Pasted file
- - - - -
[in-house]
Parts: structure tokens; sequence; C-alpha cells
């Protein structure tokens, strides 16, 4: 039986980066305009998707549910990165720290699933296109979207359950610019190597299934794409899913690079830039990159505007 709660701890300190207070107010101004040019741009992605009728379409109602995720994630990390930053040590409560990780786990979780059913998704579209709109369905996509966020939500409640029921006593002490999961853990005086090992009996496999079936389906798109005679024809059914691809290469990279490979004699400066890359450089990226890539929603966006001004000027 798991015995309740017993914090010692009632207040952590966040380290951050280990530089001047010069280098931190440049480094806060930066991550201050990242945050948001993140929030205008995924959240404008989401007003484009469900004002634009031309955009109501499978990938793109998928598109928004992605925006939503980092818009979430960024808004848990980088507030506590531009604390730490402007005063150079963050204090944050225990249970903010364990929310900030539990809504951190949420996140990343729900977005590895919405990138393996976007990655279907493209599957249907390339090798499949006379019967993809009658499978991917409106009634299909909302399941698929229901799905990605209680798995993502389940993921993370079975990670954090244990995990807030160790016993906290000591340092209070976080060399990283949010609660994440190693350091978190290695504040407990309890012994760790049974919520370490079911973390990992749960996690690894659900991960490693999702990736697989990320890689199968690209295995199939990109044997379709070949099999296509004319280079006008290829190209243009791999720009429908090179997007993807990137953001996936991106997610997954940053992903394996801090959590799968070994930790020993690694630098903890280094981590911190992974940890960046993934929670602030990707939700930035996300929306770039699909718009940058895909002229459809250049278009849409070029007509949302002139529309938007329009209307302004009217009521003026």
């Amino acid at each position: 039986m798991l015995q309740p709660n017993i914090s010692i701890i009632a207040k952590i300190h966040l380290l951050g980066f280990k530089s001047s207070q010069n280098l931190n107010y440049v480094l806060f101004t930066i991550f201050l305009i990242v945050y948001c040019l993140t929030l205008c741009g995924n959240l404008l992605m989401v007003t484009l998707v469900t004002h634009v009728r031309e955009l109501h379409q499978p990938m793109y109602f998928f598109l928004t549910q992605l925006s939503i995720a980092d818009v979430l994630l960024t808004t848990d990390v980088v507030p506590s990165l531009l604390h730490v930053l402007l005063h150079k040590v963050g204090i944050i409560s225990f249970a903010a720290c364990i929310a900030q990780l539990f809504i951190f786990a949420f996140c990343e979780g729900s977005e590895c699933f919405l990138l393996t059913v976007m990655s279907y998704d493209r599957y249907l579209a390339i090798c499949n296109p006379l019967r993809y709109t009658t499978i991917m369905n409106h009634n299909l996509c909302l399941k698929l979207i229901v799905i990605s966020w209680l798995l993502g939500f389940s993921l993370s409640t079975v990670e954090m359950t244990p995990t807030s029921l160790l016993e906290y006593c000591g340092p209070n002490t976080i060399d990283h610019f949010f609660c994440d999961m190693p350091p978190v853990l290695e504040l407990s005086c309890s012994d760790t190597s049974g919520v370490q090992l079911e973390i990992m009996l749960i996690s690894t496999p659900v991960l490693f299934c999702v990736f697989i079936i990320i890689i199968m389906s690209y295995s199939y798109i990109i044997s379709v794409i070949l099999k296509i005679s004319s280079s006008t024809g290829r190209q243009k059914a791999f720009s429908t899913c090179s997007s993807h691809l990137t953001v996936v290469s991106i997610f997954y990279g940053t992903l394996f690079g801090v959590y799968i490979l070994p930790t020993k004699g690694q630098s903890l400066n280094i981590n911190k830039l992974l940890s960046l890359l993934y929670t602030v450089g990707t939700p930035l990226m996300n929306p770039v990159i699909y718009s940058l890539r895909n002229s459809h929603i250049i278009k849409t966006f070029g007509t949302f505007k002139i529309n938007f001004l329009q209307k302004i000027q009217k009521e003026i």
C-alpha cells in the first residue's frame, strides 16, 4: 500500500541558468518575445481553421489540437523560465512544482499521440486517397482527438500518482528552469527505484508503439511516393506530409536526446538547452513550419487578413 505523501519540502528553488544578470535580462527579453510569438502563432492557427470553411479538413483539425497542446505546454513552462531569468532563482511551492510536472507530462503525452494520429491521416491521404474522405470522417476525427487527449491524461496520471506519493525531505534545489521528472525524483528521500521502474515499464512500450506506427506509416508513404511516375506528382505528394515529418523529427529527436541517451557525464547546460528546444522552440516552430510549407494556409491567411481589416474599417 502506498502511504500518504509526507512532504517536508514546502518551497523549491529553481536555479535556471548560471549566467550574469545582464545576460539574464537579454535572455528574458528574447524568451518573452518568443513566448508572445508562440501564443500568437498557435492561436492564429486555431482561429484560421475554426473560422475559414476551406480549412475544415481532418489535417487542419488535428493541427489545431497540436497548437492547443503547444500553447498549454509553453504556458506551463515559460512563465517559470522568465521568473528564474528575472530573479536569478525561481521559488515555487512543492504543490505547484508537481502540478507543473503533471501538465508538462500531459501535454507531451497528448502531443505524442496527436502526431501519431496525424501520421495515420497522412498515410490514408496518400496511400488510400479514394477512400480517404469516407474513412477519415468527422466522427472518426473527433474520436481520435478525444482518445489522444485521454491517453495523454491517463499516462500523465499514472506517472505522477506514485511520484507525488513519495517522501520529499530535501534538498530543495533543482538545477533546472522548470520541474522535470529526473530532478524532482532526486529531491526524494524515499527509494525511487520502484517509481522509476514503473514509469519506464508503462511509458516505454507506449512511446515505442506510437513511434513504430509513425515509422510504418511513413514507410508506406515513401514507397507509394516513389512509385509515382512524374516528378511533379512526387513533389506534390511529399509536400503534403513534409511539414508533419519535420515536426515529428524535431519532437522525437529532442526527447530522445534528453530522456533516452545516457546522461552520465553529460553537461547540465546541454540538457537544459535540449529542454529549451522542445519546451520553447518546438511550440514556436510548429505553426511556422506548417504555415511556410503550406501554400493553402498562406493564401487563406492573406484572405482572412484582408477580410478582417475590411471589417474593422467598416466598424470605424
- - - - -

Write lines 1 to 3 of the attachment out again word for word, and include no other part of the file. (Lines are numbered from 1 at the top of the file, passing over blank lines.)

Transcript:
[in-house]
Parts: structure tokens; sequence; C-alpha cells
């Protein structure tokens, strides 16, 4: 039986980066305009998707549910990165720290699933296109979207359950610019190597299934794409899913690079830039990159505007 709660701890300190207070107010101004040019741009992605009728379409109602995720994630990390930053040590409560990780786990979780059913998704579209709109369905996509966020939500409640029921006593002490999961853990005086090992009996496999079936389906798109005679024809059914691809290469990279490979004699400066890359450089990226890539929603966006001004000027 798991015995309740017993914090010692009632207040952590966040380290951050280990530089001047010069280098931190440049480094806060930066991550201050990242945050948001993140929030205008995924959240404008989401007003484009469900004002634009031309955009109501499978990938793109998928598109928004992605925006939503980092818009979430960024808004848990980088507030506590531009604390730490402007005063150079963050204090944050225990249970903010364990929310900030539990809504951190949420996140990343729900977005590895919405990138393996976007990655279907493209599957249907390339090798499949006379019967993809009658499978991917409106009634299909909302399941698929229901799905990605209680798995993502389940993921993370079975990670954090244990995990807030160790016993906290000591340092209070976080060399990283949010609660994440190693350091978190290695504040407990309890012994760790049974919520370490079911973390990992749960996690690894659900991960490693999702990736697989990320890689199968690209295995199939990109044997379709070949099999296509004319280079006008290829190209243009791999720009429908090179997007993807990137953001996936991106997610997954940053992903394996801090959590799968070994930790020993690694630098903890280094981590911190992974940890960046993934929670602030990707939700930035996300929306770039699909718009940058895909002229459809250049278009849409070029007509949302002139529309938007329009209307302004009217009521003026």